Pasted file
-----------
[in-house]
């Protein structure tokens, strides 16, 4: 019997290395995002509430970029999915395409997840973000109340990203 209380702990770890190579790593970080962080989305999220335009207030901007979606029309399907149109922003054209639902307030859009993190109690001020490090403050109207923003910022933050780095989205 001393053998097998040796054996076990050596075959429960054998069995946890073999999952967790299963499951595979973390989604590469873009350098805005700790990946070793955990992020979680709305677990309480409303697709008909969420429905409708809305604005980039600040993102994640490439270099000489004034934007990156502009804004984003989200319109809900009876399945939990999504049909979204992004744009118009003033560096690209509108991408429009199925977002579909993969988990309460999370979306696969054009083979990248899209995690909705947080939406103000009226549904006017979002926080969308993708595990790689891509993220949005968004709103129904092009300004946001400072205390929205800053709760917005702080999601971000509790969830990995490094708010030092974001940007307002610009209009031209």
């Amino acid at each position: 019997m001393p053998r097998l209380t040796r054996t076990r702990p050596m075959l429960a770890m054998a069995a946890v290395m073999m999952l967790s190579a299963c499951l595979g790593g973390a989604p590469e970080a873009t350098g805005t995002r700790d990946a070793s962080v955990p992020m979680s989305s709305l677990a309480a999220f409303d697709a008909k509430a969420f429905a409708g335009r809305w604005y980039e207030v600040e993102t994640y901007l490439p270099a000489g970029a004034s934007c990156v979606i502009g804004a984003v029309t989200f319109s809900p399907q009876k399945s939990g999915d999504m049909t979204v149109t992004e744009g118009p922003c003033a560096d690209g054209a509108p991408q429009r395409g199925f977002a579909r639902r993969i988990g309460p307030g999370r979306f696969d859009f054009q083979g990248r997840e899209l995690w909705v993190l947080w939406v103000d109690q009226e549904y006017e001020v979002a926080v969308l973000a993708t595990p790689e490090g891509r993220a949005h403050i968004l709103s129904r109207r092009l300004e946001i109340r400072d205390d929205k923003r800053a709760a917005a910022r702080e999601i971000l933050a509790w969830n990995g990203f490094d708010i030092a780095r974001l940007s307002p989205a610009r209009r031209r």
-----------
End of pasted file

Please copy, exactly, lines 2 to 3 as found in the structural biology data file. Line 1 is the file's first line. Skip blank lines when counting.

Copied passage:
């Protein structure tokens, strides 16, 4: 019997290395995002509430970029999915395409997840973000109340990203 209380702990770890190579790593970080962080989305999220335009207030901007979606029309399907149109922003054209639902307030859009993190109690001020490090403050109207923003910022933050780095989205 001393053998097998040796054996076990050596075959429960054998069995946890073999999952967790299963499951595979973390989604590469873009350098805005700790990946070793955990992020979680709305677990309480409303697709008909969420429905409708809305604005980039600040993102994640490439270099000489004034934007990156502009804004984003989200319109809900009876399945939990999504049909979204992004744009118009003033560096690209509108991408429009199925977002579909993969988990309460999370979306696969054009083979990248899209995690909705947080939406103000009226549904006017979002926080969308993708595990790689891509993220949005968004709103129904092009300004946001400072205390929205800053709760917005702080999601971000509790969830990995490094708010030092974001940007307002610009209009031209």
């Amino acid at each position: 019997m001393p053998r097998l209380t040796r054996t076990r702990p050596m075959l429960a770890m054998a069995a946890v290395m073999m999952l967790s190579a299963c499951l595979g790593g973390a989604p590469e970080a873009t350098g805005t995002r700790d990946a070793s962080v955990p992020m979680s989305s709305l677990a309480a999220f409303d697709a008909k509430a969420f429905a409708g335009r809305w604005y980039e207030v600040e993102t994640y901007l490439p270099a000489g970029a004034s934007c990156v979606i502009g804004a984003v029309t989200f319109s809900p399907q009876k399945s939990g999915d999504m049909t979204v149109t992004e744009g118009p922003c003033a560096d690209g054209a509108p991408q429009r395409g199925f977002a579909r639902r993969i988990g309460p307030g999370r979306f696969d859009f054009q083979g990248r997840e899209l995690w909705v993190l947080w939406v103000d109690q009226e549904y006017e001020v979002a926080v969308l973000a993708t595990p790689e490090g891509r993220a949005h403050i968004l709103s129904r109207r092009l300004e946001i109340r400072d205390d929205k923003r800053a709760a917005a910022r702080e999601i971000l933050a509790w969830n990995g990203f490094d708010i030092a780095r974001l940007s307002p989205a610009r209009r031209r």